Instacart’s tipping system is getting some new scrutiny from Congress. In a pair of letters today, a group of senators led by Sen. Brian Schatz (D-HI) raised concerns that the service’s tipping system may be unfair or deceptive and called for a regulatory investigation of the practice.
One letter sent to Instacart CEO Apoorva Mehta took the service to task for allowing buyers to promise large tips but reduce them to zero after an order is fulfilled. “People are facing unprecedented economic hardship because of the COVID-19 pandemic,” the senators wrote, “and so we hope online delivery companies like yours are taking the necessary steps to protect shoppers and prevent unfair and deceptive practices.”
Reached for comment, Instacart defended the system, arguing that it typically increases the volume of tips and that overall shopper earnings have increased as a result. “Our goal is to deliver a high-quality experience for both customers and shoppers,” a representative wrote. “By allowing customers to tip after delivery based on their overall service, we see shopper tips increase or stay the same on 99.5% of orders. Tips are always separate from any Instacart earnings and all tips go directly to the shopper.”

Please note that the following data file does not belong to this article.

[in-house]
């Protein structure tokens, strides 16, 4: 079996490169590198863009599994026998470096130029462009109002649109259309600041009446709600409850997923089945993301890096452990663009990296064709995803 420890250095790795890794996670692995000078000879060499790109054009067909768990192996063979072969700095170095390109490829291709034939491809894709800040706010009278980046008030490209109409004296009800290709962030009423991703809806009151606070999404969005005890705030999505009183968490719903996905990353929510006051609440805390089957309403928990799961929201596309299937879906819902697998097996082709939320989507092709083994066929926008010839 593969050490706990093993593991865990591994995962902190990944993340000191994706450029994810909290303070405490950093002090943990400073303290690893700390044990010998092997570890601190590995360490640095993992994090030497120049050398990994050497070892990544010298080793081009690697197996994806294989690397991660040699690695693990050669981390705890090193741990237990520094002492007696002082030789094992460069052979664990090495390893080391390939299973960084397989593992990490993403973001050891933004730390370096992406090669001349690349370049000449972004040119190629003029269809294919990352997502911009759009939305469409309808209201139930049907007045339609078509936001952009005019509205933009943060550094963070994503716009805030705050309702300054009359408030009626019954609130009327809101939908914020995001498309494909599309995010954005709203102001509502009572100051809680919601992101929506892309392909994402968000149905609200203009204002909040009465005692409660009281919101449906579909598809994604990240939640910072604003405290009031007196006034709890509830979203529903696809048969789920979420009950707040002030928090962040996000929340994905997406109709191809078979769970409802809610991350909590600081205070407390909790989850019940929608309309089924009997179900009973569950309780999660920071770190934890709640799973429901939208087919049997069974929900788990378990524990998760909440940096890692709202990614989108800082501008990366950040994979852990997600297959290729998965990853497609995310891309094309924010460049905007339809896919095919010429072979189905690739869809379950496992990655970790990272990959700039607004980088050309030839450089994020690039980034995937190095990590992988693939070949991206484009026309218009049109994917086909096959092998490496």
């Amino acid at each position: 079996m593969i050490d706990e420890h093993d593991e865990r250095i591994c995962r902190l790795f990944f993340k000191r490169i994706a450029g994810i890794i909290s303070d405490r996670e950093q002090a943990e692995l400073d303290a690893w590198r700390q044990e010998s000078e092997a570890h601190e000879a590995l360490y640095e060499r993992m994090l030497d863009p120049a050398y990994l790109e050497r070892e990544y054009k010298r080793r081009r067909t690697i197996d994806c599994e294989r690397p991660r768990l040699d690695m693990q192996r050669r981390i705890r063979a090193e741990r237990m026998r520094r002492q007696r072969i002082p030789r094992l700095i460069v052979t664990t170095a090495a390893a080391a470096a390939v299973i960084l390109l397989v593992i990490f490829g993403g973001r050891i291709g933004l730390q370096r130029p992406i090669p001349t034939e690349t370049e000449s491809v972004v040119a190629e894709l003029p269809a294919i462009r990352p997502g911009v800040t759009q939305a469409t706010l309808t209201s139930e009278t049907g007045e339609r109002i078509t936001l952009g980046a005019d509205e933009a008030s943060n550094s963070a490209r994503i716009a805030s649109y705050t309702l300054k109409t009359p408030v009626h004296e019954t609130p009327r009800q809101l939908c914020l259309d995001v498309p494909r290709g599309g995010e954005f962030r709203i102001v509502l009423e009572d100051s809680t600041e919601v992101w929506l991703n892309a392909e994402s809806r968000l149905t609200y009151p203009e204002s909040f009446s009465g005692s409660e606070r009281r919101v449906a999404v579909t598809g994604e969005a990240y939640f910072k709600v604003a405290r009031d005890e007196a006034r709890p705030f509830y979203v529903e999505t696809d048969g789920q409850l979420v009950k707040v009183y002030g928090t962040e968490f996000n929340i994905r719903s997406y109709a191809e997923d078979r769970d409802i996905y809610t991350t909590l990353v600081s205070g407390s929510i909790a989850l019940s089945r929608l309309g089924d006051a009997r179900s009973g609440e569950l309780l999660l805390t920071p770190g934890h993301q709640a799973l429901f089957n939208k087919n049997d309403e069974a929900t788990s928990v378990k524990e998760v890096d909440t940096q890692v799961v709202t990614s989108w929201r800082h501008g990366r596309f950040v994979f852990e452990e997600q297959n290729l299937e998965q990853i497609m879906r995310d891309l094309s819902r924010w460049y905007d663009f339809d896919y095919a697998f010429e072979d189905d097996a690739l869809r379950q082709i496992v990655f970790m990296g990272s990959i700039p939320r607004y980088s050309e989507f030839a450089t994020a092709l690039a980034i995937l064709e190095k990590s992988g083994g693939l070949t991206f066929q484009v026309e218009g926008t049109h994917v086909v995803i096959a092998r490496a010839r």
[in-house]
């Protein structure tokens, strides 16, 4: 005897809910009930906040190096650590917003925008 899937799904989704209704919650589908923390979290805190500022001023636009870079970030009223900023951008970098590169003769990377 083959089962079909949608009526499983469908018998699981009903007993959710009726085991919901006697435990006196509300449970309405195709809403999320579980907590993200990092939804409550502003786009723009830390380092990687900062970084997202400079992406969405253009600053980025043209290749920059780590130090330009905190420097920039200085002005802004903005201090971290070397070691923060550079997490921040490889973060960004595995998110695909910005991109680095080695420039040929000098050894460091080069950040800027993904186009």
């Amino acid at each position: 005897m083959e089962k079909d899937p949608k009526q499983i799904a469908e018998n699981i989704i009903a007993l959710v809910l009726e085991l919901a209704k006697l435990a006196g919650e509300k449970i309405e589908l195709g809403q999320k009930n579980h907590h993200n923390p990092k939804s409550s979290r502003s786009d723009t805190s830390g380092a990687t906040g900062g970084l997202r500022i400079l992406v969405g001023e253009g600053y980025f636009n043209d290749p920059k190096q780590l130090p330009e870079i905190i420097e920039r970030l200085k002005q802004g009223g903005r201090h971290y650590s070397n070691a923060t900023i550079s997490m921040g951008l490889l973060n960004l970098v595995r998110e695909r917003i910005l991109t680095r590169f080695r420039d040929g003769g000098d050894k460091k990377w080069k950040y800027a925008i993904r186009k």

A recent Verge investigation found the practice was a widespread complaint among shoppers who also had significant difficulty receiving the sick pay promised by the company.
The senators also called for a possible investigation into the tipping system in a letter to the Federal Trade Commission, which regulates against unfair business practices.
“Congress intentionally provided broad authority… so that the FTC could address new and emerging market practices that may constitute unfair and deceptive practices,” the senators wrote. “Particularly in light of the COVID-19 pandemic and the unique risks that online delivery shoppers are taking, we believe the tipping policy at Instacart and other similar companies deserve scrutiny.”
Instacart has seen huge success in recent months, as shelter-in-place orders have made conventional grocery trips more dangerous. The app is on pace to process more than $35 billion in sales this year and plans to more than triple its workforce of gig shoppers.